07 Jul 2022

Inflation – an (old) new phenomenon in the global economy

These days, after many years, inflation is back as a central topic of discussion for governments, businesses and individuals.  Media reports across the globe talk of central banks tightening monetary policies and hiking interest rates to protect their economies.  As inflation rises, financial and other markets face another aspect of uncertainty and the end is still not on the horizon.  What does all this mean and why is it important?


The issues that began with supply chain issues attributed to the Covid pandemic have now continued and taken a new form with the escalation of global tensions during this year.  Simply put, the conflict has created shortages of many essential commodities, such as grains, minerals, petroleum, natural gas etc. across the globe, as supplies from the biggest exporters decline.

As markets anticipated and experienced supply declines, the prices of these commodities continued to increase.  The snowball effect continues as this increases the production and transport costs of numerous finished goods which translated into an increase in consumer prices  High inflation occurs when these parameters are no longer under control and central banks must intervene with measures of monetary policy.  Moreover, some experts, like the head of global macro research at ING Bank, Karsten Brzeski, believe at this point there is a risk of stagflation, which occurs when there is both a high inflation rate and slow or negative economic growth.  As he pointed out, stagflation is the biggest challenge for central banks to deal with.

Inflation around the globe

All over the world, countries are seeing record inflation rates. For example, in the eurozone, the inflation rate reached 7.5%, the highest level since the euro was launched in 1999.  The framework projection for inflation rates in the OECD area for 2022 was 2.75-3%, while actuals show 9.2% in May.  This is the highest measured rate in the OECD area since 1983 and is just a milestone in the negative increase trend, mostly due to the increase of inflation in food.

Other countries are also facing high inflation rates.  The United Kingdom, for example, recorded the highest inflation rate since 1982 of 9.1% – measured in March, the highest value since 1982.  All G7 members endured an inflation rise, with Germany experiencing the highest jump, from 2.1% to 7.3% – a percent not seen since 1981.  These are just some examples.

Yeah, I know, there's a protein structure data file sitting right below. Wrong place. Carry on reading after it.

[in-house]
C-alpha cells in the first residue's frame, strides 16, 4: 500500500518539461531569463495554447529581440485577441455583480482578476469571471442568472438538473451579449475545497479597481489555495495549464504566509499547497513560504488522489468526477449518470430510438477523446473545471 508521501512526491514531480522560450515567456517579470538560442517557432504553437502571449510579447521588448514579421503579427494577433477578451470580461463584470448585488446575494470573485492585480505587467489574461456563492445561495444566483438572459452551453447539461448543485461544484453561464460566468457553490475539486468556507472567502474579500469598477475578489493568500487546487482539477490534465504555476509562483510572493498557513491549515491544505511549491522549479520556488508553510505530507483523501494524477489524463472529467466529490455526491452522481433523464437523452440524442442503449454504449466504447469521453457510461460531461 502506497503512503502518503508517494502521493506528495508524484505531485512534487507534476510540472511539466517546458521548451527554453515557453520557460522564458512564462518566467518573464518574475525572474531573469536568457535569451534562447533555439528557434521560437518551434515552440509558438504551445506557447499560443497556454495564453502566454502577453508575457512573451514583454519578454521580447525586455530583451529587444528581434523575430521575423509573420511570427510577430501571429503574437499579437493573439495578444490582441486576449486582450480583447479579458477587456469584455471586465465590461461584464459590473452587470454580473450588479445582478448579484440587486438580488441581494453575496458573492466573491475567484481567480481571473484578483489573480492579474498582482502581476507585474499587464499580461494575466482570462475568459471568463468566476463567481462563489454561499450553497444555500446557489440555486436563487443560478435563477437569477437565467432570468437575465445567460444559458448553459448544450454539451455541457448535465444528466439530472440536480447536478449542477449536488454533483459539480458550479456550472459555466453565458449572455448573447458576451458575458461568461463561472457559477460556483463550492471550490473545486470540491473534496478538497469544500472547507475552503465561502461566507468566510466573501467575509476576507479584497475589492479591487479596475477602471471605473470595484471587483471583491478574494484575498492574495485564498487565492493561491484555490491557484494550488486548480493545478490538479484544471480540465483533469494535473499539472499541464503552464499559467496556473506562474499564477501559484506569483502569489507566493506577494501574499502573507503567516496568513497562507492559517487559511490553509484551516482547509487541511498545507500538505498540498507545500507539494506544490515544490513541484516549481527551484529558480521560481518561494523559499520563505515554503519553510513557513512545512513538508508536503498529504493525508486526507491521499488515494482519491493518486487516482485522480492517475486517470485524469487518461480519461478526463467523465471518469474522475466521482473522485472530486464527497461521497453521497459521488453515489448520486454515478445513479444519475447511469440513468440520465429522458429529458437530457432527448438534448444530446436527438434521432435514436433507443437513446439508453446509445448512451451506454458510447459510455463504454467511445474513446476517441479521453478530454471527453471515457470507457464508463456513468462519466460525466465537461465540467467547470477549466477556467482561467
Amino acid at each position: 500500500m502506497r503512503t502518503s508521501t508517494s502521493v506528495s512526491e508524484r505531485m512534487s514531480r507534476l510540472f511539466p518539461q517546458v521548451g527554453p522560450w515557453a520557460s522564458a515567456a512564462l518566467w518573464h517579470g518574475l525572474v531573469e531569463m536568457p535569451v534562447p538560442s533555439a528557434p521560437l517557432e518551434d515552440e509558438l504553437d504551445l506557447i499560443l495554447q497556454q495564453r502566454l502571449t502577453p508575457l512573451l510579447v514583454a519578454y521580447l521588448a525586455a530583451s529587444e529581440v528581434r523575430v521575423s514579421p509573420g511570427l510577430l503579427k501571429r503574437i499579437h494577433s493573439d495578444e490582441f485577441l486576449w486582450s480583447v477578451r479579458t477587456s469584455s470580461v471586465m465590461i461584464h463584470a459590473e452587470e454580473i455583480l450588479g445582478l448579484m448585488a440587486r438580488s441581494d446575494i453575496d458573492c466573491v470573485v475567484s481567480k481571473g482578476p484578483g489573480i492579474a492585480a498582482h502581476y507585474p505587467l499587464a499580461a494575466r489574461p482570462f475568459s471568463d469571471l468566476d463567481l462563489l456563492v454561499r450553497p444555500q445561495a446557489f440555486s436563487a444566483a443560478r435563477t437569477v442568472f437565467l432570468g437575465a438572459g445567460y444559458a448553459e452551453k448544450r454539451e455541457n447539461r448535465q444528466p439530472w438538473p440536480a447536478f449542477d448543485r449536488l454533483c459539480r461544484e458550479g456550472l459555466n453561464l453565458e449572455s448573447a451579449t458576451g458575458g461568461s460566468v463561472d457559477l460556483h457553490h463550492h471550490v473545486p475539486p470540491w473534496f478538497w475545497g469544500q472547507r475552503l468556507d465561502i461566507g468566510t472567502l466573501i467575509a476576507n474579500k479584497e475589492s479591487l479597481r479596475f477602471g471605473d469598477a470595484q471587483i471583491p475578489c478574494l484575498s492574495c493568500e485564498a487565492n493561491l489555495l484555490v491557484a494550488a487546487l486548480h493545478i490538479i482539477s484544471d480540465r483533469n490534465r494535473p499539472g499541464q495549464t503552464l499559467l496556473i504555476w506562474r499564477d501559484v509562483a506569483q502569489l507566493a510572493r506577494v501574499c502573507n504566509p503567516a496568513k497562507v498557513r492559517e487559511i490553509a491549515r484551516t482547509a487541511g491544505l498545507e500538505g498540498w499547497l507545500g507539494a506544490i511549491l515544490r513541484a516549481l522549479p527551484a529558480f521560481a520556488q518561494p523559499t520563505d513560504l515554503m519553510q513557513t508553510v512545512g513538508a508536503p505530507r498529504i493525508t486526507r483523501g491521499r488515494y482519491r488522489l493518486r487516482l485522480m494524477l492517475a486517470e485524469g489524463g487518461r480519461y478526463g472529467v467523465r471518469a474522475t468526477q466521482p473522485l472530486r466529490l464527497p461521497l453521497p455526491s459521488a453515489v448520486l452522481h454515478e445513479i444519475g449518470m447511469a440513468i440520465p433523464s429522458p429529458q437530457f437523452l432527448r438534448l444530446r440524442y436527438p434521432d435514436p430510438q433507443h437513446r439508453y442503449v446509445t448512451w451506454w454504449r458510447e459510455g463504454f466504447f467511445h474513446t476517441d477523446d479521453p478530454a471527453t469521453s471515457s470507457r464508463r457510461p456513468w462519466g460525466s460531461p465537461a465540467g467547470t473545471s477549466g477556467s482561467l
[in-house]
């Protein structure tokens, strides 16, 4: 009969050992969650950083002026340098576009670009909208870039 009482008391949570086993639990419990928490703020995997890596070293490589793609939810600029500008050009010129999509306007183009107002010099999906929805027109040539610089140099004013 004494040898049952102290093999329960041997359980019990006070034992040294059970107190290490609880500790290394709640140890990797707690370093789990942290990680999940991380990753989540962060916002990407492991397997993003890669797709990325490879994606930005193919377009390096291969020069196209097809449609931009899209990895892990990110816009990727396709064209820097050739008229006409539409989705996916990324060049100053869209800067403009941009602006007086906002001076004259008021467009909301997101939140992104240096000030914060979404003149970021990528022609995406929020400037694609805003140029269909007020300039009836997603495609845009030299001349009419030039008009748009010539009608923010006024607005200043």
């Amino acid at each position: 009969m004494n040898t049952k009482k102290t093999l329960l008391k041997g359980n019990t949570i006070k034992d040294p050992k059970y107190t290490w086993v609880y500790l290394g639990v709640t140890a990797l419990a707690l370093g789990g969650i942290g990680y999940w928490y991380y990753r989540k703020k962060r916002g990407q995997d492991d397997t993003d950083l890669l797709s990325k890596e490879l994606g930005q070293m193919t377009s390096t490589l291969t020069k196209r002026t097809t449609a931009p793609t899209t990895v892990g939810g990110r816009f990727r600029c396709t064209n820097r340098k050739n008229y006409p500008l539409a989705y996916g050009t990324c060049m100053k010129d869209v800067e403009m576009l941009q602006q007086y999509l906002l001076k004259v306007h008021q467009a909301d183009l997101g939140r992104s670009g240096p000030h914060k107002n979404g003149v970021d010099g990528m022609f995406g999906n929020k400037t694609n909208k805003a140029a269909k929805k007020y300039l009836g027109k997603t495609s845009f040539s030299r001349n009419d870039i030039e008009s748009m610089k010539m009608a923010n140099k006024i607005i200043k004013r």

The Serbian overall inflation rate reached 9.1% in March, while it was 10.4% in May.  The May inflation report of the National Bank of Serbia states that the inflation rate is expected to decline in the second part of this year, while a return to the 1.5-4.5% range is expected at the end of 2023.  Reasons for optimism can be found in the new agricultural season, which should reflect in lower prices of fruits and vegetables and the positive effects expected measures to provide.

The reaction of central banks

To deal with the consequences of high inflation, central banks around the world have started tightening their monetary policy.  Raising benchmark interest rates is the most common method central banks use to curb inflation.

Namely, the European Central Bank announced an increase in the benchmark rate from -0.5% to -0.25%, notwithstanding additional increases in September if the inflation rate calls for them.  The ECB has been cautious with rate hikes, introducing its first after 11 years, amid fear of a recession in the eurozone.  The US Federal Reserve has launched a more aggressive rate hike between 0.75% and 1.0%.   Similarly, The Bank of England increased the benchmark rate from 0.75% to 1.0%.  In Uruguay, the benchmark rate reached 9.25%.

The National Bank of Serbia is keeping up with the trend.  Although the projections in the May report on inflation are moderately optimistic, corrections were introduced and the National Bank of Serbia increased the benchmark rate in Serbia to 2.75%.

The NBS believes that disturbances in the domestic monetary system are affected by global movements and international flows to create an optimal domestic monetary policy.  As elsewhere, opinions always differ as to the appropriate timings and effectiveness of the measures.

Although central banks are pinning their hopes on the currently imposed economic measures on a global level, inflationary pressures have not been significantly reduced.  If their influence continues, or worsens, further growth of benchmark rates can be expected which would mean many other problems for the population and the economy, but also the need for correcting behavior and business in the future.

Authors: Miloš Petaković, Teodora Ristić